Friday, October 15, 2010

WBEZ: News Giant?

Posted By on 10.15.10 at 08:30 AM

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A couple of years ago some WBEZ staffers told me their station was missing a bet. They wanted to seize the day, I wrote, "responding to the crumbling of Chicago's newspapers by spending the money it would take to turn itself into the city's preeminent news source. 'That should be our mission,' says one staffer."

Today, possibly it is.

"Four leading public radio stations have been meeting frequently, forming an ad hoc 'alliance for public media,' and they’ve got big plans," media savant Ken Doctor said this week on his blog, Newsonomics. The stations are WBEZ, WNYC in New York, KPCC in Los Angeles, and Minnesota Public Radio in Minneapolis-Saint Paul.

"The largest notion," Doctor went on: "Expand regional 'public media' news operations to 100 reporters and editors per market in four to six markets — and soon. That’s 'public radio' grown into 'public media', meaning that these news operations would be digital-first, text-heavy and video-ready, while porting over the audio from radio. In other words, not re-purposed 'radio' news, but the kind of standalone, multi-platform news operations we’re starting to see, as with TBD in Washington, D.C."

Doctor said the alliance is being driven by Bill Kling, president and CEO of the American Public Media Group, "the parent of the L.A. and Twin Cities stations, as well as a major syndicator of public radio programming." Doctor observed, "One hundred 'public media' reporters and editors in a market is a huge increase. Among those four stations, the news staff now ranges from 12 to 30 each. [WBEZ would be at the high end.] It’s tough to count precisely because these are legacy radio operations, and radio requires different job descriptions than digital news. Still, at those numbers, the alliance members are aiming at adding more than 300 reporters and editors in four markets, if the plans succeed. Kling says the positions created 'would be a very good job for people who love journalism,' in the six figures with full benefits."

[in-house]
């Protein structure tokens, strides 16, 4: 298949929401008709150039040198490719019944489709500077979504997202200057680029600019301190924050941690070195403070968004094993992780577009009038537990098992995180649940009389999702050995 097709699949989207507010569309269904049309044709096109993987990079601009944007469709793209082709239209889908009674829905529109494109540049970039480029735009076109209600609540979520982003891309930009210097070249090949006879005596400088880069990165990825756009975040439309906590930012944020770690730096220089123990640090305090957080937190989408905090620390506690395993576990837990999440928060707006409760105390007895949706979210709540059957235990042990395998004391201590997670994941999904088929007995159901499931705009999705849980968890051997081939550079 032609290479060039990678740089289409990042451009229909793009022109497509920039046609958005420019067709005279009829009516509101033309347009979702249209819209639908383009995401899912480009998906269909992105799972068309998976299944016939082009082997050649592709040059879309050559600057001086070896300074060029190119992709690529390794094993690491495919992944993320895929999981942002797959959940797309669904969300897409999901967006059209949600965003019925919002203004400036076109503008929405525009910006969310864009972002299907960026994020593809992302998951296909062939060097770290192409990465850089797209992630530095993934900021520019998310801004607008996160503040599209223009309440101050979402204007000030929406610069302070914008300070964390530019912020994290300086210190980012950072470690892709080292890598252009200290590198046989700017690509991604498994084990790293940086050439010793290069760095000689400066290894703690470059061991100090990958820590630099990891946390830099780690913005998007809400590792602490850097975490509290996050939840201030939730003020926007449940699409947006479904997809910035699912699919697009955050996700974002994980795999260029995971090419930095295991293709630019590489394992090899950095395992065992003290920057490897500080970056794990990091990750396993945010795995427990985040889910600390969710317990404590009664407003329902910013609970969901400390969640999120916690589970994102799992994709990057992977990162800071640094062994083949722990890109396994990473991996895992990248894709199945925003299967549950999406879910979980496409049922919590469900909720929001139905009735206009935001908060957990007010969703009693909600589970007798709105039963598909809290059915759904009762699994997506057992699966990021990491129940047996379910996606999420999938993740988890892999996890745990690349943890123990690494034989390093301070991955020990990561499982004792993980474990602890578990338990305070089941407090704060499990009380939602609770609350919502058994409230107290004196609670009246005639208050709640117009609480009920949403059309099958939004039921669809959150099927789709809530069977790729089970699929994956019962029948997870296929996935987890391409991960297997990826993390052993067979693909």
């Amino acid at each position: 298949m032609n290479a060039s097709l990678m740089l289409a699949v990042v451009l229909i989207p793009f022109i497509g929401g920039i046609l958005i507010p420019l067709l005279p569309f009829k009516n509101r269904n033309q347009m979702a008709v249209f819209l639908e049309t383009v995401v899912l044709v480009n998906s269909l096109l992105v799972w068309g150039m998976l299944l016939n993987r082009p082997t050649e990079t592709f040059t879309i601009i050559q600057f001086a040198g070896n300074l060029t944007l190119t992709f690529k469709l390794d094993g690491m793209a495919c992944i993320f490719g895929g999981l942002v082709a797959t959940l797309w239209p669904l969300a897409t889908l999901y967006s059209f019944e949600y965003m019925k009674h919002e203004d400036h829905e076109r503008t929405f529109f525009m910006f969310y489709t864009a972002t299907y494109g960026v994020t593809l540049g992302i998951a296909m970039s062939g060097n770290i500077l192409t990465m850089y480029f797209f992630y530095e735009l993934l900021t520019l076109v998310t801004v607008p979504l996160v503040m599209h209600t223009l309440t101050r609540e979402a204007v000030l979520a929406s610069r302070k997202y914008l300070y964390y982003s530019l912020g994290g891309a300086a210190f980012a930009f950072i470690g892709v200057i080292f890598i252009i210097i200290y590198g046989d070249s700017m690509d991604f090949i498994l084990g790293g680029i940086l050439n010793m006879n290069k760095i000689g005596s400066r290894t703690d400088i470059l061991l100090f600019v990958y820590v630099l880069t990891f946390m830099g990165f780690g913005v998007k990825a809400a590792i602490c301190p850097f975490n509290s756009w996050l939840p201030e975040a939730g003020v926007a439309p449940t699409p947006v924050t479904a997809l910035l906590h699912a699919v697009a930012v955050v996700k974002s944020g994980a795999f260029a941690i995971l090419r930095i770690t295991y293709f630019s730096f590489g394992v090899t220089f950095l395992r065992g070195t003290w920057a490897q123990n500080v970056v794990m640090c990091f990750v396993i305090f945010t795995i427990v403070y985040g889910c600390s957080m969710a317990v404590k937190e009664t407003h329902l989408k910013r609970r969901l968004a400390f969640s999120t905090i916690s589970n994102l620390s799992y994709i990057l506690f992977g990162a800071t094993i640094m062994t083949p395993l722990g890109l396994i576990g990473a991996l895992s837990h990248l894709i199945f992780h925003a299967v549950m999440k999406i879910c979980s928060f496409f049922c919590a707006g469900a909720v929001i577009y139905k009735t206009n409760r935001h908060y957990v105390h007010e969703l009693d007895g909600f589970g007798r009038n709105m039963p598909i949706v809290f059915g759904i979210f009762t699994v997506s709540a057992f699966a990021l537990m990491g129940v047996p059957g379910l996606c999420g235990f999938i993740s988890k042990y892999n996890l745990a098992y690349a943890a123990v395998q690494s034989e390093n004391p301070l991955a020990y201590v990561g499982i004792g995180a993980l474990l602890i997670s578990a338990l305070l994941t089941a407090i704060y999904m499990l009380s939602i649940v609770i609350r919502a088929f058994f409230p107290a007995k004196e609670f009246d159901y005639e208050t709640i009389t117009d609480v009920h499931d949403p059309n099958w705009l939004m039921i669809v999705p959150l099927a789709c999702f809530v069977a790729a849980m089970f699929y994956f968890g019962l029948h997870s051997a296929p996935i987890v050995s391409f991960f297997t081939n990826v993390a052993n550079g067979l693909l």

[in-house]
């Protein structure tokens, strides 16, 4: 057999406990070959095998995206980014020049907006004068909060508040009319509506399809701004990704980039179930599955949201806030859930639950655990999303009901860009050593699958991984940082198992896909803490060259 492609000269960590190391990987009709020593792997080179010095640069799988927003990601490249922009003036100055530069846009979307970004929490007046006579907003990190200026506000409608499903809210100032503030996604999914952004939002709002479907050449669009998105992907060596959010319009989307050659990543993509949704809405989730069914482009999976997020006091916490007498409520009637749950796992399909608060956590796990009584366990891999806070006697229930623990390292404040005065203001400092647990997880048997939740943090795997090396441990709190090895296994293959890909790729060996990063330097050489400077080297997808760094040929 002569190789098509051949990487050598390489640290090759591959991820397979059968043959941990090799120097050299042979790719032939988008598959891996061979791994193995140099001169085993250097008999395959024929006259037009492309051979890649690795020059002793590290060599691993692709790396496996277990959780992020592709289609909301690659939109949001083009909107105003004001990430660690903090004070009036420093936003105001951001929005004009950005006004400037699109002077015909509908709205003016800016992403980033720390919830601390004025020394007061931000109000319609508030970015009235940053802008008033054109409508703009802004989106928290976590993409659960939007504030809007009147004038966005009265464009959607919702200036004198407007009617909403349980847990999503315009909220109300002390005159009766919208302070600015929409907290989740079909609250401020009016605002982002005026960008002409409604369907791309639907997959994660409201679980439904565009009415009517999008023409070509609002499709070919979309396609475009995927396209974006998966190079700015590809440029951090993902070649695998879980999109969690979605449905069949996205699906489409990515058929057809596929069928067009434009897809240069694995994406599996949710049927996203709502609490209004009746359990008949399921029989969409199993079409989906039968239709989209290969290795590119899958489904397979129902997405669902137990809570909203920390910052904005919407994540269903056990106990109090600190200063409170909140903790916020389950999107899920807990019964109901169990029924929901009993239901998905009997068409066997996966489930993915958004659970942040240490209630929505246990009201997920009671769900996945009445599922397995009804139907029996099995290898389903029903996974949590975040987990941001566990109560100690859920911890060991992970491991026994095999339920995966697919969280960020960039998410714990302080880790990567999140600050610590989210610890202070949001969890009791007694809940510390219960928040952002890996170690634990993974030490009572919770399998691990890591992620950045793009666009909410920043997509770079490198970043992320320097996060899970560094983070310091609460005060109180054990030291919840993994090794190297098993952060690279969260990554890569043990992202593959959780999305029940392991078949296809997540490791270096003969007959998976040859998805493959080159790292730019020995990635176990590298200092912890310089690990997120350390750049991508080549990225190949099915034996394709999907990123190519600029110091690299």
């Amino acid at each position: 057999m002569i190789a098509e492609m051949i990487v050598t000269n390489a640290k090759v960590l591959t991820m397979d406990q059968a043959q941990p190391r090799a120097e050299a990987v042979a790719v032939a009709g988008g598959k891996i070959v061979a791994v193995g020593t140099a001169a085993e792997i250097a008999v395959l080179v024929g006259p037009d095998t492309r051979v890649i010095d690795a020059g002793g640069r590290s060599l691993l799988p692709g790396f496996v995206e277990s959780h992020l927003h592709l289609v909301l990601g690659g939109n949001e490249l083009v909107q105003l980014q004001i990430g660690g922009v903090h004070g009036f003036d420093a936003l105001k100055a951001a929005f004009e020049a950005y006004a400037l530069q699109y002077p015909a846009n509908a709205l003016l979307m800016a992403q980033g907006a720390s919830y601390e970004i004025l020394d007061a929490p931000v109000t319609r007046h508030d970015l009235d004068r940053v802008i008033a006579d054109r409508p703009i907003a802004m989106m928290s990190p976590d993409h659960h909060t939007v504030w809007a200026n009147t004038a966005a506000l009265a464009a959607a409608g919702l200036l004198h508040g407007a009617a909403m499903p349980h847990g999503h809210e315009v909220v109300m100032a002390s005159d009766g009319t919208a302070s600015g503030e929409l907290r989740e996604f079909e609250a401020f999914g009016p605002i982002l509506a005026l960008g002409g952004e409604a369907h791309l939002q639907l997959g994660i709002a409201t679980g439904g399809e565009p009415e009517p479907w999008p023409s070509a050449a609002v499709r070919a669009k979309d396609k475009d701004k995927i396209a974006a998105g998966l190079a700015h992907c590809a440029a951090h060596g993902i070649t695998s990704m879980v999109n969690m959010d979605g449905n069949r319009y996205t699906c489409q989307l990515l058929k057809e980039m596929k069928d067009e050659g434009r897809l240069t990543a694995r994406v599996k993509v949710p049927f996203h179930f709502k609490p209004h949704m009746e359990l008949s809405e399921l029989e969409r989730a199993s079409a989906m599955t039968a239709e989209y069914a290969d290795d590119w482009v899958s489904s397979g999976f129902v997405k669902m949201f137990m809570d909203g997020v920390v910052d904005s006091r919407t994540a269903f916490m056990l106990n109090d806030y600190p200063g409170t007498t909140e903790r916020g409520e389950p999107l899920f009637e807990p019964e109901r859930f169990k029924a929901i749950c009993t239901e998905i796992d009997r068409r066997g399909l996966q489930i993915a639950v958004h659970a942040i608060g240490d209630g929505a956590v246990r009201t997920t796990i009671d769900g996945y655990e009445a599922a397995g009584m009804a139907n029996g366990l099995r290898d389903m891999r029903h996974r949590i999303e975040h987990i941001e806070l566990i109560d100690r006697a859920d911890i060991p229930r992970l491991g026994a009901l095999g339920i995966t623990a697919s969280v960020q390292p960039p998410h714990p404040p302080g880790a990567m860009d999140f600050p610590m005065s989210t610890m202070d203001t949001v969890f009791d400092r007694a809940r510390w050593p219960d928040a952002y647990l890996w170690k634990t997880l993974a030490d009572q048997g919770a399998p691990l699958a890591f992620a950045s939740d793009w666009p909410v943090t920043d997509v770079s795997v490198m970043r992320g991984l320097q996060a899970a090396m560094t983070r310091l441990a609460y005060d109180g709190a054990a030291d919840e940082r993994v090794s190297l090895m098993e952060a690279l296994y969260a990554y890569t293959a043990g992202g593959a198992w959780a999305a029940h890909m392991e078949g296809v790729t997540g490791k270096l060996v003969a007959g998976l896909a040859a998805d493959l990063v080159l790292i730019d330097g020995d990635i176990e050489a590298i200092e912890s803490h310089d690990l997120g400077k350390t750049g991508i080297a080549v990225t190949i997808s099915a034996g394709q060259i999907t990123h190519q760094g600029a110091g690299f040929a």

You're asking, how could WBEZ possibly afford anything like this? Didn't it just pass the hat on the air again, asking for enough money not to let its current standards slide?

Kling thinks the money is there for the taking, and Doctor seems to agree with him. His blog post continued:

[Kling's] hope is that funding can be locked down by next June, when he formally steps from his APMG post. He says his post-retirement plan is to focus on the building out of public media. If it is, hiring could commence by mid-2011...

The plan will cost about $5 million per market per year, says Kling, or $25 million for a five-year funding plan, which is what the group aims to obtain. So that’s $100 million if four markets can be launched; $150 million, it it’s six markets. After the first four markets, Kling says, "we’d go on to five, six, seven, eight."

Isn’t that a lot of money to raise?

“It’s a wing of an art museum, or maybe half a wing," says Kling, who has plied the foundation trade for a long time, and knows its byways well. He’s not being flippant. We’ve seen the foundation community, led by the Knight Foundation, but also joined by numerous others, putting money into journalism. The art museum analogy is a useful one. MinnPost’s Joel Kramer first made the point well a couple of years ago: substantial local journalism may no longer be solely a creature of the market; it’s a "public good," like art, or education, or public health. So maybe foundation investments may be formed around a wing….and a prayer. The prayer: In year six, they’ll be sufficient non-foundation funding to sustain these enterprise.

After reading Doctor, I called WBEZ. Nobody there got back to me, but instead, general manager Torey Malatia sent an e-mail to his staff. He filled them in on Kling's idea, said he's talked to Kling about it, and called it "perhaps a pipedream, but a great idea nonetheless." But he wondered where the money would come from, and he said 100 new reporters shouldn't be taken literally: it's Kling's way of making the point that he's promoting a big idea, a transformational idea, an idea that would cost a ton of money. So the WBEZ staff should think of 100 more reporters as being about "individualized, meaningful community service, not a hiring binge for its own sake."

It sounds to me as if Kling is proposing a hiring binge for the sake of amazing local journalism. But Malatia didn't say no.

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